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3 Dog Nights and Marvelous Maples

In mid-October, there was 5-6" of snow forecast for Wyoming.  So much for a backpacking trip.  There had been a major blow-down of trees a month earlier, with most of the trails hidden under the fallen trees.  A 5 mile flat walk out from Big Sandy Lake in the Wind Rivers was taking people 7 hours.  Stranded climbers, backpackers, hunters and anglers were brought out by helicopter as horses were largely unable to navigate the deadfall.  As hunting season approached, many trail teams worked hard to get the trails passable for people and horses in the most popular hunting areas.  I decided to go to the Tetons for a few days to get pictures of fresh snow on the mountains instead.  The 5-6" of snow turned out to be a dusting (more in the mountains), so I stopped at one of the most cleared trailheads in the Wind Rivers on my way back.  We went for a short walk that afternoon just to see what kind of shape the trails were in.  For the short distance we went, they seemed fine.  When I awoke the next morning, it was 13 degrees F.   It had been a 3 dog night, but I only had 1.  But at least I had an extra sleeping bag to throw on top of me.  Hmmm.  How long would it take to double the temperature?  And that would still be well below freezing.  I headed towards town.  On my way, I saw these white plumes ahead.  Hunters coming in on their 4-wheelers?  No, the ground would still be frozen, so they wouldn't be kicking up dust.  Then I remembered that there were some warm springs between the town of Jackson and the Tetons.  Could there be warm springs here, too?  Yes!  The green grass and trees were covered in ice and frost as the steam wafted up from the Kendall Warm Springs.  This is the home of an endangered fish, the biggest being no more than 2" long.  I was now very glad that it had been so cold as I had driven by this place numerous times & never noticed anything that would tempt me to stop.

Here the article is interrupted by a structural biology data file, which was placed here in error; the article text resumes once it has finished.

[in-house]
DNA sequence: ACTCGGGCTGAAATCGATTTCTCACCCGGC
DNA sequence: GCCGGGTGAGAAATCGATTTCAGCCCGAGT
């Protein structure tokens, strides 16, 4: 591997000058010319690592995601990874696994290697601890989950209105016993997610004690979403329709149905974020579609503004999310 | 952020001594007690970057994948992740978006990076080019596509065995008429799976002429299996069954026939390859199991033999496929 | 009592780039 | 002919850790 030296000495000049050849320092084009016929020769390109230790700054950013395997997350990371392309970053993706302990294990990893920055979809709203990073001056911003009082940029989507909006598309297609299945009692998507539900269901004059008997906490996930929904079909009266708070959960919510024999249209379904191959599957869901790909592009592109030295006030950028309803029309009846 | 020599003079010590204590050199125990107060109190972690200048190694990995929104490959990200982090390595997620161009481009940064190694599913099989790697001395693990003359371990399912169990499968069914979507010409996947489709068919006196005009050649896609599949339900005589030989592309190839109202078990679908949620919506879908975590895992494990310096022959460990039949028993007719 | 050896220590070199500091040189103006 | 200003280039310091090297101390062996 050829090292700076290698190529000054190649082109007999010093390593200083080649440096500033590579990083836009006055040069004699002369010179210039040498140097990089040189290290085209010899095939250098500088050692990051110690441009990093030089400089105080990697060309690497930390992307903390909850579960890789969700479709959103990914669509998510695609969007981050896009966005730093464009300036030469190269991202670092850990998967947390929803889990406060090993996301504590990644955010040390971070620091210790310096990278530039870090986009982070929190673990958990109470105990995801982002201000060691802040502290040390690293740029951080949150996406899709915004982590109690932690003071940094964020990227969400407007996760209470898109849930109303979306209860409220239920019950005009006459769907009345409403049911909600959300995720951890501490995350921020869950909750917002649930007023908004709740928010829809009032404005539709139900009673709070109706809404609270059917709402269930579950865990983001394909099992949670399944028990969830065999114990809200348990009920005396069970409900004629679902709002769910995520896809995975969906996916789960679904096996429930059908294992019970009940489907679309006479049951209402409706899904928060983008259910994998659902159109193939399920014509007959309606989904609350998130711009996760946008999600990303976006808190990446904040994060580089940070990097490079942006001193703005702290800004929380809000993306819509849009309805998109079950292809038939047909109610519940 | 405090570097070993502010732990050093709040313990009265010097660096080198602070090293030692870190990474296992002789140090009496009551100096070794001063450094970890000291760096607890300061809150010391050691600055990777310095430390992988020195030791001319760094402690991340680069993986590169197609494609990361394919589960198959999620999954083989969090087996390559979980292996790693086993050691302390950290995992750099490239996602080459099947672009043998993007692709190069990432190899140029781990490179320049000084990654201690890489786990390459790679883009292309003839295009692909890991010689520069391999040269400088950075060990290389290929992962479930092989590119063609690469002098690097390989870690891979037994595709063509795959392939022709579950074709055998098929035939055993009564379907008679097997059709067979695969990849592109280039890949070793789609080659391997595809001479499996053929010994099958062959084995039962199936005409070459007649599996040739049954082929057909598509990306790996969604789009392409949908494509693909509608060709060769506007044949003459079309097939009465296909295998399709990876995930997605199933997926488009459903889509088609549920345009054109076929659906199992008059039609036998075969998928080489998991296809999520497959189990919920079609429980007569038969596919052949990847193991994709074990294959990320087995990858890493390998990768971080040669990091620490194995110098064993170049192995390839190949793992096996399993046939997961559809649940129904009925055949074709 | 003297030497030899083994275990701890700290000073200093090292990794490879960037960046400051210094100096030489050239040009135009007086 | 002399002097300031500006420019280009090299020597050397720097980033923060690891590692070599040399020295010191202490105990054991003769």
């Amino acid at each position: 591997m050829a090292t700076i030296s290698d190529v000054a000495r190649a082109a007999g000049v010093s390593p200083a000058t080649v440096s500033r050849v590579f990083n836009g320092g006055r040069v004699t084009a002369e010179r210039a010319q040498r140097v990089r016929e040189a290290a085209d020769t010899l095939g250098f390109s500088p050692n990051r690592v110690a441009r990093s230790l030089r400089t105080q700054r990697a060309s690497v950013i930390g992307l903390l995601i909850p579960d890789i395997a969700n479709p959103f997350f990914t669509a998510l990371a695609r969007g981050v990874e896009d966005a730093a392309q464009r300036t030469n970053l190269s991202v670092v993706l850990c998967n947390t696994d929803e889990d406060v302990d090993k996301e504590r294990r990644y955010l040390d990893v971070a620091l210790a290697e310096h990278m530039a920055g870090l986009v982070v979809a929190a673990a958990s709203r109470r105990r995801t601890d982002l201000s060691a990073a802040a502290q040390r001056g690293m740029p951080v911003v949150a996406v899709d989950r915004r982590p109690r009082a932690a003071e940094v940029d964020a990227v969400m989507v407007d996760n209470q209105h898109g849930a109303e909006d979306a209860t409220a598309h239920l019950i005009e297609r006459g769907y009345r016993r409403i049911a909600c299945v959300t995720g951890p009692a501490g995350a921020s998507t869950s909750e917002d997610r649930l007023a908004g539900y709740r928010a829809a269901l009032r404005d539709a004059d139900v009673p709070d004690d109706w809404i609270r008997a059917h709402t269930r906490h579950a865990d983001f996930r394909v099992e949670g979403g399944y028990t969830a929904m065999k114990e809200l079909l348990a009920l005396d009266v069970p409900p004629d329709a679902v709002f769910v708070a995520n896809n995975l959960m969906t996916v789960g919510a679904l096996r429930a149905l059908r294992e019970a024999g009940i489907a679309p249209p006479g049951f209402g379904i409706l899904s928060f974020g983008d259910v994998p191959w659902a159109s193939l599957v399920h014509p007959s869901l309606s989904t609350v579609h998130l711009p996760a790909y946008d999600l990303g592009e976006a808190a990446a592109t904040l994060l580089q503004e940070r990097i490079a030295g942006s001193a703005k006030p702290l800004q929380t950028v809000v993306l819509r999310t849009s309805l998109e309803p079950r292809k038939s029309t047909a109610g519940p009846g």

After a handful of days back home, I went up to Oregon to visit a friend and slipped in a quick trip to the Portland Japanese Gardens as the iconic maple tree there would be in its autumnal splendor.  In contrast with that, there were a few days of very cold weather back in Bend that made for some very interesting ice formations at the waterfalls.